2 since health status modi es the utility provided by wealth. However, by introducing health risk, Bardey and Lesur (2005) argue that it may be the case that underinsurance is not a necessary condition to provide the right incentives to policyholders. With full coverage, they have an incentive to take preventive action in order to reduce the risk of being ill. This is due to the fact that illness permanently reduces health status (as after e ects, permanent treatment). In this paper, we focus on the implications of the introduction of adverse selection in this framework. We want to characterize the optimal health insurance contract. We argue that a deductible is a necessary condition in order to achieve separation between policyholder s types. Indeed, even if policyholders have incentive to take preventive action with full coverage, the introduction of di erent types creates a problem of discrimination. Rothschild and Stiglitz (1976) had shown that second best contrats exhibit deductible for the risk type characterized by the lower probability. In our model, we suppose thah insured di er by the health status loss. Thus, this di erence in after e ects modi es the policyholders preventive actions. By the way, they have di erent probability of illness leading to a situation close to Rothschild and Stiglitz one. In this case, we show that the optimal contract exhibits a deductible for the high health risk type since a higher after e ect implies a higher preventive e ort and then a lower probability of illness. The rst section presents the framework and the second section characterizes the optimal health insurance with moral hazard. The third section exhibits the e ect of adverse selection and the fourth section concludes. 2 Framework We considerer an economy with a large number of consumer. Their preferences are described by an additively separable utility function : U(W; H) = u(w ) + H This function is increasing and concave in wealth. As the debate on the sign of u 12 is still open (Rey, 2003), we assume that u 12 = 0. So our assumption is very closed to Shavell (1979) and Bardey and Lesur (2005) s analysis. However, there exists two types of policyholders denoted by i 2 fl; Hg for low and high health risk H L. We assume that they have 2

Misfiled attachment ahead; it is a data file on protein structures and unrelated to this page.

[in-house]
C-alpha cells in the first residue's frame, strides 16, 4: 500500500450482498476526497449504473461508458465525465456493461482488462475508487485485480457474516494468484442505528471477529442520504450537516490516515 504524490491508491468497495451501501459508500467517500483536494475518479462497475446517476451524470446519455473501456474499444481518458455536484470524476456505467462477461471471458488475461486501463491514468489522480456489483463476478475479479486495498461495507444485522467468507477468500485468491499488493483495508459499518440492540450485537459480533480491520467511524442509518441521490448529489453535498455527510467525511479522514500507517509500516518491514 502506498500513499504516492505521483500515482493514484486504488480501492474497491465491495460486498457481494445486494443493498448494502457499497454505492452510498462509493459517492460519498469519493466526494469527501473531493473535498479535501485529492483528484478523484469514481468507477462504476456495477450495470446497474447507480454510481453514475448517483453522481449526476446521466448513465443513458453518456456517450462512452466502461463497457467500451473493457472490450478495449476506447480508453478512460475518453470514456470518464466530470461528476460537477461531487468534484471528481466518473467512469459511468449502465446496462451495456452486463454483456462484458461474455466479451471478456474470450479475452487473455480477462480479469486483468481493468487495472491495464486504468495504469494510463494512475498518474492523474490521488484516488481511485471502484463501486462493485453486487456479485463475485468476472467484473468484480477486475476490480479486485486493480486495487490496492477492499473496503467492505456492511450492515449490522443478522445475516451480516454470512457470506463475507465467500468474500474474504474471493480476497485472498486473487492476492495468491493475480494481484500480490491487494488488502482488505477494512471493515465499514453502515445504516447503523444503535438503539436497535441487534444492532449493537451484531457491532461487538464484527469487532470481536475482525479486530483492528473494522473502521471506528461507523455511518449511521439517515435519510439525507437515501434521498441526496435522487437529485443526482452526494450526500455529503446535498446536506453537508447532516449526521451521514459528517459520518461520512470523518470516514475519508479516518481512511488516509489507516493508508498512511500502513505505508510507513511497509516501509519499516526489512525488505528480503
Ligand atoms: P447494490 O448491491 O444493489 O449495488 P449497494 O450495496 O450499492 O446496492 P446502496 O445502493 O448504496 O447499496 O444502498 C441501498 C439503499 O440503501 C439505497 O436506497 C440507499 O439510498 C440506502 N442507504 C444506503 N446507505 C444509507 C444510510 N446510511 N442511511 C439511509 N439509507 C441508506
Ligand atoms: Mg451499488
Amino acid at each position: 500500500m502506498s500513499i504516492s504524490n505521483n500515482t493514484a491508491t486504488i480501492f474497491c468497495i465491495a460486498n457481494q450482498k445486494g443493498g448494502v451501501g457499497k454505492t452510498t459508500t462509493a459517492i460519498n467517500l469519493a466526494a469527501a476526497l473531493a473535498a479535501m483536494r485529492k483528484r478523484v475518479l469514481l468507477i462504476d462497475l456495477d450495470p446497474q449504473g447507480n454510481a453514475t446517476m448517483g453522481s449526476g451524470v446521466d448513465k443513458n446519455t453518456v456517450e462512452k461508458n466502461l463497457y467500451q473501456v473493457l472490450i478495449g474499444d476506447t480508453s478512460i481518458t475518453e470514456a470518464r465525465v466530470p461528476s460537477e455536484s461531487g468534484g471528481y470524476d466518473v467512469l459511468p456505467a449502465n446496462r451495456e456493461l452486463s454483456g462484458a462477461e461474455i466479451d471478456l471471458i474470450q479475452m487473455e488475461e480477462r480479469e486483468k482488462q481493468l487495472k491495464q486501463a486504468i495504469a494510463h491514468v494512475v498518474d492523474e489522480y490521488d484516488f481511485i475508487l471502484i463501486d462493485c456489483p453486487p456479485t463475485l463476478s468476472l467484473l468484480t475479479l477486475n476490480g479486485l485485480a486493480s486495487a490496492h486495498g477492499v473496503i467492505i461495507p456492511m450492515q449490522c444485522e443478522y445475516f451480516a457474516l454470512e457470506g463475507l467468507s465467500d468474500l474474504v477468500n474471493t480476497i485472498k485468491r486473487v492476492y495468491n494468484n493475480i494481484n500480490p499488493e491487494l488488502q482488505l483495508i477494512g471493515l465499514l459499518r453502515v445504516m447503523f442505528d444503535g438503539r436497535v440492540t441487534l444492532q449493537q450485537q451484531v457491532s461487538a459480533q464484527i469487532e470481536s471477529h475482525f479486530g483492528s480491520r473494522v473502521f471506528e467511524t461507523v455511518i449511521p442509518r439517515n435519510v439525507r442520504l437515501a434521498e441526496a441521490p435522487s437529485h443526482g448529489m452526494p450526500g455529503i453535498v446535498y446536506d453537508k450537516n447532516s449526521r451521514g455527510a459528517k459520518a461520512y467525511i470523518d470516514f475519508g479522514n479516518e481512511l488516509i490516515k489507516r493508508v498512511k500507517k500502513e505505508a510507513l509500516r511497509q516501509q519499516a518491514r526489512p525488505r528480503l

3 the same initial wealth w and health status h. They face two states of nature : an illness state with a nancial loss L and health We suppose that policyholders face an malignant risk > 0 which appears with a probility p. The agent can decrease this probability taking preventive actions e 0 with an unitary cost per unit of level e ort. We assume that p p(e) with p 0 (e) < 0 and p"(e) > 0. We consider a health risk nondeterministic in the sense that : p(0) < 1 and lim e!1 p(e) > 0. For the current problem, p 0 (0) = 1 and convexity of p(e) are su cient conditions for the second-order conditions on the problem of incentive compatibility constraint of insured. We can deduce that the preventive e ort level depends on the health loss. If policyholders choose di erent preventive e ort for a same indemnity, then they di er in illness probabilities. In this case, we show that deductible is necessary to achieve discrimination. We consider a competitive market. When insurance rms cannot distinguish among di erent risk types, they may loose money by o ering the set of full information contracts as shown by Rothschild and Stiglitz (1976). In this context, we assume that each insurer knows the proportion of good risks and bad risks but has no information on individual types. Our model considers that rm adopts a Nash equilibrium strategy. Then, a menu of contract at equilibrium is such that no contract makes negative expected pro t and no other contract earns positive expected pro t. Moreover, we assume that overinsurance is not allowed. 3 Optimal insurance contract with moral hazard With ex ante moral hazard, the level of preventive e ort (e i ) cannot be contracted for since it is unobservable to the insurer. The optimal contract maximizes expected utility subject to the zero pro t constraint of the insurer and the incentive compatibility constraint of the insured. A contract 1 denoted Ci is de ned by a set of transferts contingent on the state of nature : a payment I i when the the insured fall ill and i is the premium by unit of coverage. Then, the optimal contract is solution of following program : 1 with no overinsurance 3